TALLAHASSEE, Fla. — A candidate in a sour economy, who is now governor in a still-recovering Florida, Rick Scott has made job creation his signature political theme. But lately, Scott has added a new tactic in his drive to add jobs: Poaching.

Florida’s Republican chief executive has sent letters to hundreds of business leaders in five states with Democratic governors, urging them to flee what he condemns as higher taxes and costlier regulatory environments and bring their companies to the Sunshine State.

Looking to make good on his 2010 campaign promise of creating 700,000 jobs in Florida over seven years, Scott’s “one-way ticket” campaign is targeting companies in California, Illinois, Maryland, Connecticut and Minnesota for relocation pitches.

“They constantly seem like they want to raise taxes, raise taxes, raise taxes,” Scott said. “That’s great for us. They’re making it more difficult for their companies to compete. We want them all to come to Florida.”

Companies in California, led by Democratic Gov. Jerry Brown, are among the most diverse and potentially lucrative in Scott’s sights. But a spokesman for Brown’s Office of Business and Economic Development shrugged off the impact of the appeal.

Besides, Brook Taylor said Scott’s pitch was nothing new. Texas Republican Gov. Rick Perry attempted a similar come-on earlier this year with radio ads.

“Gov. Scott is not the first Rick to roll into town,” Taylor said. “But when you’re the largest job-creating state in the nation, it’s no surprise people take notice. Still, no governor has poached his way to success when it comes to jobs.”

Connecticut’s Commission-er of Economic and Community Development, Catherine Smith, said that she was for- warded Scott’s letter from a CEO in her state. “I can’t tell how much this is about getting companies to move to Florida or the governor just getting attention.”

Scott’s attempts to lure out-of-state businesses come as many of his policies are seen through the prism of his burgeoning re-election campaign.

In signing the state’s $74.1 billion budget last month, Scott’s letter accompanying the act boasted that he is close to the halfway mark on the 700,000 jobs.

The state has added 285,100 jobs since he took office in January 2011, according to the state’s Department of Employment Opportunity.

S.C. Gov. Nikki Haley also ran on a job creation platform. At the halfway point in her tenure, the S.C. Commerce Department had announced 31,514 new jobs.

Florida unemployment fell to 7.2 percent in April, that state’s lowest rate in five years, down from 10.9 percent when Scott was sworn in.

By contrast, California’s jobless rate was 9 percent in April; Connecticut’s, 8 percent. Unemployment nationwide ticked slightly upward in May to 7.6 percent, says the federal Labor Department.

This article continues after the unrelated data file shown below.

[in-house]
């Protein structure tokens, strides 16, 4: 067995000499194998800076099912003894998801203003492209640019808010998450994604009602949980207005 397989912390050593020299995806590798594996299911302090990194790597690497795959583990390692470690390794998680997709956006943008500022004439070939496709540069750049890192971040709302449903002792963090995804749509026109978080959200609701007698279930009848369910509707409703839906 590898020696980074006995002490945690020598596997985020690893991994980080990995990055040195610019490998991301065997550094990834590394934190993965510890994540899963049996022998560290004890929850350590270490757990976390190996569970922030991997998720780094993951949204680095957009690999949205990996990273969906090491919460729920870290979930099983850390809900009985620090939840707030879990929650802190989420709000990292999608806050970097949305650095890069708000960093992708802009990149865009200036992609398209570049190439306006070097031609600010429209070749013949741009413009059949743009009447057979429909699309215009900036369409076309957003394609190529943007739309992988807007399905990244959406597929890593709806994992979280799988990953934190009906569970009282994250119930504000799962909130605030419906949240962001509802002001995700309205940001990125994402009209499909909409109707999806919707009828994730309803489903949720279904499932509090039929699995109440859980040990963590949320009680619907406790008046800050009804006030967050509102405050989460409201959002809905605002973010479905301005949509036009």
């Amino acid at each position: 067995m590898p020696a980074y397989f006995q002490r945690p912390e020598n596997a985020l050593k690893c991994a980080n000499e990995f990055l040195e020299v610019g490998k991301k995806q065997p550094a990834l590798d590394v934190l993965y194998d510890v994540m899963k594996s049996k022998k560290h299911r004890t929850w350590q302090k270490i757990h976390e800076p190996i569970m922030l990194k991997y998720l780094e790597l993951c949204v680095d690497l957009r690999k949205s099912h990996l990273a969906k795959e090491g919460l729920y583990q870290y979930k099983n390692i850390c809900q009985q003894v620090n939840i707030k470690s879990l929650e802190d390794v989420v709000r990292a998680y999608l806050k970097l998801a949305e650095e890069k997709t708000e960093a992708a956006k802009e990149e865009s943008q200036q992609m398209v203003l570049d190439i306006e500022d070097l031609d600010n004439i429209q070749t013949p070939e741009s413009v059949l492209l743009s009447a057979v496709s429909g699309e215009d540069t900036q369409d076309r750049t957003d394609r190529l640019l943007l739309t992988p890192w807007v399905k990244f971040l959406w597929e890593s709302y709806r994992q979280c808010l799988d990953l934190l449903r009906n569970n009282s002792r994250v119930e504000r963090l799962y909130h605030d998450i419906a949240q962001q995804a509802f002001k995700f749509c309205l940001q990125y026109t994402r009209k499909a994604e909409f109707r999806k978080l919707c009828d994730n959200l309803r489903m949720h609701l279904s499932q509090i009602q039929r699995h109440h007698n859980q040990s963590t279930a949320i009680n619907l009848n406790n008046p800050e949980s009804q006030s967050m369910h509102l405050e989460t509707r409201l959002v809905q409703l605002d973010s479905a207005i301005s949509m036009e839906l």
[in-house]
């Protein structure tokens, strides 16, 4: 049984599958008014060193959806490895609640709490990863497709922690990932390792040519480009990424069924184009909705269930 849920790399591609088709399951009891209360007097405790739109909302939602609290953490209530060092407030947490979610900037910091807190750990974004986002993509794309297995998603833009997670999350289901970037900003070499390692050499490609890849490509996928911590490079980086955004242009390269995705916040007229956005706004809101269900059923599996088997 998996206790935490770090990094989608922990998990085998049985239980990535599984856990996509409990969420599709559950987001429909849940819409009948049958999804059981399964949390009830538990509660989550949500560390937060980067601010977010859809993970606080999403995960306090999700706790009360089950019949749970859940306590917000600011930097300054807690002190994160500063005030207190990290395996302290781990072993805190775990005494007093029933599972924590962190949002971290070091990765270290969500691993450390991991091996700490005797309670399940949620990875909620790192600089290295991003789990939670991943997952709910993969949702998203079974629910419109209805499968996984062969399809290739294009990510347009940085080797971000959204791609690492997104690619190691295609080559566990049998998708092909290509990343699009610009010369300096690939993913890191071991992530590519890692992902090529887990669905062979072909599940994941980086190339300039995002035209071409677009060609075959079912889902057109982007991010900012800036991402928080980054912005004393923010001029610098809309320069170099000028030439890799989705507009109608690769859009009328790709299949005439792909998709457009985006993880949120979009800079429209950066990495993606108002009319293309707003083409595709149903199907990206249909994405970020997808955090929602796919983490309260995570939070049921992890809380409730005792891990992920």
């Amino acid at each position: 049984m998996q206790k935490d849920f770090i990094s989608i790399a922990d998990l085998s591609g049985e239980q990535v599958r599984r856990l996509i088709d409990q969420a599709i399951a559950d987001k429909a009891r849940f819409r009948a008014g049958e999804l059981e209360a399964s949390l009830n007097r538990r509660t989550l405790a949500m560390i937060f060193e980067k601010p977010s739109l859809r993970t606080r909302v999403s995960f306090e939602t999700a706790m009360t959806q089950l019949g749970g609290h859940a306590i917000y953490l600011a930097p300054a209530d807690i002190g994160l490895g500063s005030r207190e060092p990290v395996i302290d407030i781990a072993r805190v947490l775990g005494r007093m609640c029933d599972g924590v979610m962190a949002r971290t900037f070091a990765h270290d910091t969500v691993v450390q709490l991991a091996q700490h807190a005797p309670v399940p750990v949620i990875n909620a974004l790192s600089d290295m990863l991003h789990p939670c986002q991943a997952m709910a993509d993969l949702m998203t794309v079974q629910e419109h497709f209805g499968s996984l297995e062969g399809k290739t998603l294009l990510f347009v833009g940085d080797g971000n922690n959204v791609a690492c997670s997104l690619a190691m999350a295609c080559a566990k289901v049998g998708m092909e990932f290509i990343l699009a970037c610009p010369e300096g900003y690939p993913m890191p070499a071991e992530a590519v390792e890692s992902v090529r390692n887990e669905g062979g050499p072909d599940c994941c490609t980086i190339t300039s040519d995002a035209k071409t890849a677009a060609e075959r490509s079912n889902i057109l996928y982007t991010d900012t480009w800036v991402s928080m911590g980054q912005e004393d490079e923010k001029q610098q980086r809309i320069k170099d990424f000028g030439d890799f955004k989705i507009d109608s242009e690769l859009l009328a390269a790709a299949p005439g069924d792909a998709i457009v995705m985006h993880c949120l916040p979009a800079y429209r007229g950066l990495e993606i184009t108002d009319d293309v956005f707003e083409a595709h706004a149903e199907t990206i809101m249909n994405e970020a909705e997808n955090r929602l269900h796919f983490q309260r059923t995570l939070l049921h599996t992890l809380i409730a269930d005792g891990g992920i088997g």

Scott, though, isn’t aiming at states only with workforce statistics more troubling than Florida’s. Only 5.3 percent of Minnesotans were without a job in April. But Scott seized on last month’s decision by state lawmakers there to increase income taxes for the top 2 percent of earners.

Madeline Koch, with Minnesota’s Department of Em-ployment and Economic Development, said Scott’s letters haven’t caused a stir. Koch said she thought most Minnesota companies were content to stay in a state known for a strong workforce and good education system, qualities Scott challenged in his letter to executives.

But Scott, a multimillionaire former health care executive, said his sales pitch is simple — and direct.

“I’m saying (to companies), ‘Why should you do business in Florida? Why should you move your corporate office here? Why should you move your plant here? Why should you move your regional office here?’ ” Scott said.

Florida’s governor also insisted he wasn’t merely focused on jobs in states governed by Democrats.

“I tell people all across the country, my goal is to make this the number one place where you can do business, where you can get a job, where your children can get a great education, and you can afford to live,” Scott said.

Florida’s lack of a state income tax, its improving education system, rise in housing starts and strong credit rating helped by reduced debt under Scott are all highlighted in the governor’s letters. But job creation is a relentless task for Scott, who has pinned his political career to it.

Economists forecast Florida is seeing the re-entry of thousands of workers who formerly had given up and disappeared from the unemployment roll.

“People are looking again and they will start showing up as unemployed,” said Sean Snaith, a University of Central Florida economist. “That makes the unemployment rate go up, which would not be something Gov. Scott wants to see.”

Although he hasn’t landed companies yet from the recent feelers, Scott has had some big-ticket successes in getting companies to move to Florida or expand here.

Last month, he announced Hertz Corp. was moving its worldwide headquarters from New Jersey to Southwest Florida, bringing 700 jobs. Virginia’s Northrop Grumman Corp. is opening two design and research centers.